Mathematics Department

Math 111 Descriptions

Descriptions of some Fall 2021 Math 111 sections

F03 MWF (Nick Davidson)
This section of Math 111 is for students interested in applications of calculus to natural sciences, especially biology, chemistry, and related fields.  This course will develop the standard tools of calculus (limits, continuity, derivatives, and integrals), and use them to analyze problems with a biological or chemical motivation.   For example, we will use differential equations to describe the growth of populations in the presence of limited resources, as well as the diffusion of a chemical through a membrane. Even though this course will use natural sciences as a source of examples and applications, no prior experience with these subjects is required.

F04 MTuWF  (Jerry Shurman)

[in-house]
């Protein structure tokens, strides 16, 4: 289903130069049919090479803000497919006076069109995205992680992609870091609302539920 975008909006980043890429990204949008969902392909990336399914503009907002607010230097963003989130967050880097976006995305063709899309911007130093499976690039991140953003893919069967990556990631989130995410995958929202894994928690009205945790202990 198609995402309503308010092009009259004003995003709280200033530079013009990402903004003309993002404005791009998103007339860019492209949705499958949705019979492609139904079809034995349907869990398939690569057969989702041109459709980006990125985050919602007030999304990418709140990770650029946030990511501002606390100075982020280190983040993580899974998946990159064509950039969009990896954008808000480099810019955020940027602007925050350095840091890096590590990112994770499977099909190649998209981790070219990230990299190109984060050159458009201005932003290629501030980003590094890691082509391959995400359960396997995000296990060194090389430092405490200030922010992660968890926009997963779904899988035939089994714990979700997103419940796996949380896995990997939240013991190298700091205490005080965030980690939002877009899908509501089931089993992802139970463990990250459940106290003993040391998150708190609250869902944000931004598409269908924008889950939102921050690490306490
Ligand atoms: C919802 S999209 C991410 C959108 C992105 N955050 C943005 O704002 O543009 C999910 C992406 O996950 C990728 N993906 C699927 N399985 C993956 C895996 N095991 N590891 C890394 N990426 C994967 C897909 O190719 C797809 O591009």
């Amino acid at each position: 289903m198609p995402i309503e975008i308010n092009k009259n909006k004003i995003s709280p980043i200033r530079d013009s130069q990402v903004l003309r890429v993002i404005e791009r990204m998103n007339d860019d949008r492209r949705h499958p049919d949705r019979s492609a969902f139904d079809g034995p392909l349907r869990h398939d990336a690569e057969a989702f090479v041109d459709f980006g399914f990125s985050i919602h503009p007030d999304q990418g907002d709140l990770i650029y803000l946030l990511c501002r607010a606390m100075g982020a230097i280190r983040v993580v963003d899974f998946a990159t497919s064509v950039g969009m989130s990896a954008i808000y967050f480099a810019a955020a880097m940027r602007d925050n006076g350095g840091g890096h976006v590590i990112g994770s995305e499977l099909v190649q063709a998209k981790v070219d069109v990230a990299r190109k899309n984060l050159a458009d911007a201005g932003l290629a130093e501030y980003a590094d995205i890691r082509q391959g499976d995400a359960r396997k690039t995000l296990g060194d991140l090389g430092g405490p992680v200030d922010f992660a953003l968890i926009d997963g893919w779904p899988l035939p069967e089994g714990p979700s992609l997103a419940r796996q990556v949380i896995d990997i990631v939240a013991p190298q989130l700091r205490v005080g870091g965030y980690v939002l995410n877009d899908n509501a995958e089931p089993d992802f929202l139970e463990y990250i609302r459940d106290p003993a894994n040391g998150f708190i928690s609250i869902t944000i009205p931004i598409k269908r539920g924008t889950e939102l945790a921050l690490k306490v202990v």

This section of Math 111 meets four days a week. It is meant for students who have already taken an AP/IB style calculus course and want to see a variant approach to the subject, but it should also serve students who found high school algebra fluid and comfortable, and who are motivated to engage with calculus in part through analytic arguments--i.e., arguments that use symbols substantively. The earliest example of integration is Archimedes's quadrature of the parabola, and so we will begin there. After that, we will introduce the rational power function, the logarithm function, the exponential function, and basic trigonometric functions, taking care with their definitions and making explicit how these functions rely on fundamental properties of the number system of calculus. We will integrate each of these functions without using the Fundamental Theorem of Calculus; computing each integral reduces to computing a related derivative, showing that the Fundamental Theorem genuinely manifests in practice. Also we will differentiate each of these functions. Toward the end of the semester we will cover some standard topics: optimization and related rates problems, basic methods of antidifferentiation, and possibly the Taylor series of the functions mentioned above. Because these topics will come at the end, students who aren't conversant with AP/IB calculus and take this course concurrently with freshman physics may need to do some separate reading for the calculus being used in that course. To preview the notes for this section of Math 111, see http://people.reed.edu/~jerry/111/calc.html